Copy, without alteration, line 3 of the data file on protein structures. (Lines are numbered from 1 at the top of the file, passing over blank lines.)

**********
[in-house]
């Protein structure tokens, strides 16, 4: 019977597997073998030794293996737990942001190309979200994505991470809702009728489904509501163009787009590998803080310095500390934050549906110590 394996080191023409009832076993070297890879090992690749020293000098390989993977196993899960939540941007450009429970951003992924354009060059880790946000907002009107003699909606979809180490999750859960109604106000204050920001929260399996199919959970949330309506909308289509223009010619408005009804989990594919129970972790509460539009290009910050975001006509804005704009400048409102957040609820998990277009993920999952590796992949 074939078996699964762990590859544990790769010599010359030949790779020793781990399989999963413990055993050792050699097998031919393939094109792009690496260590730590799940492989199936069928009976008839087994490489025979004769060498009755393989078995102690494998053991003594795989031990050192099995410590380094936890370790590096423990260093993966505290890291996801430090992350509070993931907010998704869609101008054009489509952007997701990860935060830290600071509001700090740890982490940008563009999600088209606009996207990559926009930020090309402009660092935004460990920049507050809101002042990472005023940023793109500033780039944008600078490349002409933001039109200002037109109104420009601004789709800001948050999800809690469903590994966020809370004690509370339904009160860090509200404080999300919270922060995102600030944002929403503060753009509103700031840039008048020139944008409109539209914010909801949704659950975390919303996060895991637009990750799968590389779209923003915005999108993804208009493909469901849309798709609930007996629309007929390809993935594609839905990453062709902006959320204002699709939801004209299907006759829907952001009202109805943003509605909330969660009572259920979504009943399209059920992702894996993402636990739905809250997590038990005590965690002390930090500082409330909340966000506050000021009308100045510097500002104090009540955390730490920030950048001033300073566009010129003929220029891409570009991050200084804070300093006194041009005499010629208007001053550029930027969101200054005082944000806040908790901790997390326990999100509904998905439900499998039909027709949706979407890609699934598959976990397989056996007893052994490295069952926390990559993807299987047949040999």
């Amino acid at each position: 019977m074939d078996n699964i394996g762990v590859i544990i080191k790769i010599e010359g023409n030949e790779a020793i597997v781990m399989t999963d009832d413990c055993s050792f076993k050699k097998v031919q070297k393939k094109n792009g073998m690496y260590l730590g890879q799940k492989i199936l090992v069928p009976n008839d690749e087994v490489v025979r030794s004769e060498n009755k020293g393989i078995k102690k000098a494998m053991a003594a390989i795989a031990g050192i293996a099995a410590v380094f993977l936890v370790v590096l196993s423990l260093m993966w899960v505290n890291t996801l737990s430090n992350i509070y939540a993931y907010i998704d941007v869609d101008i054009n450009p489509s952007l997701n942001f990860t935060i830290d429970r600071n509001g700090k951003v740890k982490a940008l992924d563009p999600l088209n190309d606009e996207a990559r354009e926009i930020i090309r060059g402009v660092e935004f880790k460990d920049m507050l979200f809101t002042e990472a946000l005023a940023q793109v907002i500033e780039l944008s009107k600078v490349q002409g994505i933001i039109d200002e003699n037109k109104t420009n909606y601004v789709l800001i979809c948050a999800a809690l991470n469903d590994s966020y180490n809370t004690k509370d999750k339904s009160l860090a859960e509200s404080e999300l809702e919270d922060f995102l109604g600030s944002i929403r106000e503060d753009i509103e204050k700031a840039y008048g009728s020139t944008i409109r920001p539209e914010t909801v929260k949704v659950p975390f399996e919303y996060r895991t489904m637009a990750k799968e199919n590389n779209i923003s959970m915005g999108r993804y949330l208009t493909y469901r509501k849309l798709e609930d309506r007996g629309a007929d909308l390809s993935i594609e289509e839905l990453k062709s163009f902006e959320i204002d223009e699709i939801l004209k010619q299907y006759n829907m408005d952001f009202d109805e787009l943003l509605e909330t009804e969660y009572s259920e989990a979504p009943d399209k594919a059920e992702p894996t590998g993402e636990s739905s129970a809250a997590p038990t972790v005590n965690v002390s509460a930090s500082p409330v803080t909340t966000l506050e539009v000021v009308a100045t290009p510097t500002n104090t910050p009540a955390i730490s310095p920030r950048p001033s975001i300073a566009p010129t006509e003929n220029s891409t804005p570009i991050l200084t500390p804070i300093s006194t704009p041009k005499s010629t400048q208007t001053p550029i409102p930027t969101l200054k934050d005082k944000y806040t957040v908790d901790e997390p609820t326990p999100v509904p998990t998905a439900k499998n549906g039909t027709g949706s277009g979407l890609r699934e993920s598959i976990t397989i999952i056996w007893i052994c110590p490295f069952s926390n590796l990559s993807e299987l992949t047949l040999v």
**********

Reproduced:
């Amino acid at each position: 019977m074939d078996n699964i394996g762990v590859i544990i080191k790769i010599e010359g023409n030949e790779a020793i597997v781990m399989t999963d009832d413990c055993s050792f076993k050699k097998v031919q070297k393939k094109n792009g073998m690496y260590l730590g890879q799940k492989i199936l090992v069928p009976n008839d690749e087994v490489v025979r030794s004769e060498n009755k020293g393989i078995k102690k000098a494998m053991a003594a390989i795989a031990g050192i293996a099995a410590v380094f993977l936890v370790v590096l196993s423990l260093m993966w899960v505290n890291t996801l737990s430090n992350i509070y939540a993931y907010i998704d941007v869609d101008i054009n450009p489509s952007l997701n942001f990860t935060i830290d429970r600071n509001g700090k951003v740890k982490a940008l992924d563009p999600l088209n190309d606009e996207a990559r354009e926009i930020i090309r060059g402009v660092e935004f880790k460990d920049m507050l979200f809101t002042e990472a946000l005023a940023q793109v907002i500033e780039l944008s009107k600078v490349q002409g994505i933001i039109d200002e003699n037109k109104t420009n909606y601004v789709l800001i979809c948050a999800a809690l991470n469903d590994s966020y180490n809370t004690k509370d999750k339904s009160l860090a859960e509200s404080e999300l809702e919270d922060f995102l109604g600030s944002i929403r106000e503060d753009i509103e204050k700031a840039y008048g009728s020139t944008i409109r920001p539209e914010t909801v929260k949704v659950p975390f399996e919303y996060r895991t489904m637009a990750k799968e199919n590389n779209i923003s959970m915005g999108r993804y949330l208009t493909y469901r509501k849309l798709e609930d309506r007996g629309a007929d909308l390809s993935i594609e289509e839905l990453k062709s163009f902006e959320i204002d223009e699709i939801l004209k010619q299907y006759n829907m408005d952001f009202d109805e787009l943003l509605e909330t009804e969660y009572s259920e989990a979504p009943d399209k594919a059920e992702p894996t590998g993402e636990s739905s129970a809250a997590p038990t972790v005590n965690v002390s509460a930090s500082p409330v803080t909340t966000l506050e539009v000021v009308a100045t290009p510097t500002n104090t910050p009540a955390i730490s310095p920030r950048p001033s975001i300073a566009p010129t006509e003929n220029s891409t804005p570009i991050l200084t500390p804070i300093s006194t704009p041009k005499s010629t400048q208007t001053p550029i409102p930027t969101l200054k934050d005082k944000y806040t957040v908790d901790e997390p609820t326990p999100v509904p998990t998905a439900k499998n549906g039909t027709g949706s277009g979407l890609r699934e993920s598959i976990t397989i999952i056996w007893i052994c110590p490295f069952s926390n590796l990559s993807e299987l992949t047949l040999v």